People who follow the news closely likely are aware of how mainstream outlets lambasted President Trump’s use of terms like the “China virus” or the “Chinese virus” to refer to the novel coronavirus. His detractors argue the term is racist, xenophobic rhetoric validating all their criticisms of his personality. As others have demonstrated, critics seem to be pretending that they are unaware that the CDC and World Health Organization routinely refer to viruses and illnesses using terms that designate their apparent place of origin.
As a rhetorician, I examine the stakes and effects of particular examples of public discourse. Using the term “China virus” or the “Chinese virus” is not a racist or xenophobic use of rhetoric. Neither term makes use of denigrating cultural stereotypes in that way that a term like the “Kung Flu” (allegedly used by one White House official) does. In fact, the Left’s reflexive charges of racism and xenophobia for the mere mention of “China” showcases their perpetual conflation of race, ethnicity, and nationality.
The designation of “Chinese” doesn’t disparage Asians at large. And of course, “Chinese” doesn’t even name an ethnicity, as there are a number of ethnic groups living in modern China, some of whom are brutally repressed by the Han ethnic-majority in their government.
Further, various mainstream journalists assert that the real problem with phrases like the “Chinese virus” is that it stigmatizes Asian-Americans. But Asian-Americans aren’t Chinese—they’re Americans. The fact that voices on the Left insist on viewing them as “Chinese” underscores the Left’s unending devotion to a globalist identity politics: citizenship is irrelevant. If your family originally came from China, you are Chinese—now and forever.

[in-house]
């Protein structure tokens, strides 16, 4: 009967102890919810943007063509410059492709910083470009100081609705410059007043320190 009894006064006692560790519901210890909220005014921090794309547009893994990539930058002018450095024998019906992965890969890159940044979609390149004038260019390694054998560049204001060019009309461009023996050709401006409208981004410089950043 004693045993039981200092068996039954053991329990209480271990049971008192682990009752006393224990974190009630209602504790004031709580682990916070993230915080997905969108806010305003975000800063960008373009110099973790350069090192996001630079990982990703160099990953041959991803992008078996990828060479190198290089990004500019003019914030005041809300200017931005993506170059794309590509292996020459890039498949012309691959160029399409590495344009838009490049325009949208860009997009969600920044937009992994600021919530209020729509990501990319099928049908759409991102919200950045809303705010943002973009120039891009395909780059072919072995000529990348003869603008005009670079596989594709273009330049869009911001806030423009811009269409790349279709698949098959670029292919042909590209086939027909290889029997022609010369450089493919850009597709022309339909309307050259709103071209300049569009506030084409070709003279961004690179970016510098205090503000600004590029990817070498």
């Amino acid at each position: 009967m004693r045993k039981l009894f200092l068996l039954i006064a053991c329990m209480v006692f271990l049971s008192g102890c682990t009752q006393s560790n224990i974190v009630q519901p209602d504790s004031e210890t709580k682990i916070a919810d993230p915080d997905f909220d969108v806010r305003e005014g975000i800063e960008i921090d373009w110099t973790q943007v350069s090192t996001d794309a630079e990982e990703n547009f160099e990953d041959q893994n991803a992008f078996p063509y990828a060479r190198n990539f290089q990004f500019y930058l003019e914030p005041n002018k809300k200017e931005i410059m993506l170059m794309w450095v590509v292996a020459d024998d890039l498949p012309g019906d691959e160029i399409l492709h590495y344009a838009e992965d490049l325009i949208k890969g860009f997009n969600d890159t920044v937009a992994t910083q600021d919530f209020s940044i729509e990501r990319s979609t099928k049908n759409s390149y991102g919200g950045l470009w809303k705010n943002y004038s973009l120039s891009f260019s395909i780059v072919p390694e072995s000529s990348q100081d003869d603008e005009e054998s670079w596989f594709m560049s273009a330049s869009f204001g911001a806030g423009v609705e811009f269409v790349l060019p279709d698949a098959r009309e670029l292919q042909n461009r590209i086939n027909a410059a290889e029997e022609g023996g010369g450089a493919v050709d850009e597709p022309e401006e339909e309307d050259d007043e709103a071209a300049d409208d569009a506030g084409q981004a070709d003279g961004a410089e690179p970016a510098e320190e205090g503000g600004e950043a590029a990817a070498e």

Of course, a little more stigma might have slowed the now-catastrophic spread in places like New York City—one of the Left’s urban centers most strongly embracing the cosmopolitan rhetoric of identity. As late as February 18, the New York Times was still publishing articles with claims such as, “The greatest enemy we face is not the virus itself; it’s the stigma that turns us against each other.”
The potential damage of that kind of obfuscation can’t be quantified. Who knows how many New Yorkers invited Asian friends (perhaps freshly back from celebrating the Lunar New Year in China) to dinner in an effort to fight “stigma” and signal virtue.
That’s not to say Asians and Asian-Americans with connections in Asia should be held in “suspicion” or disdain. Obviously, they should not be. It’s merely to say that with any new and relatively unknown public health hazard, it should be common sense (but, sadly, is not) to temporarily limit one’s contact with people who are most likely to have been exposed to the disease.
A New Cold War with China
Nevertheless, focusing on whether or not Trump’s use of the term “China virus” was impolite distracts us from much more important geopolitical concerns. Unquestionably, this pandemic will further strain the already testy relationship between Washington and Beijing. China has now threatened to enact trade policies with the stated goal of ensuring a greater spread of the disease in the United States. And they are likely aware of the fact that after the virus is tamed, a number of Western economies will begin reducing their dependence on Chinese manufacturing.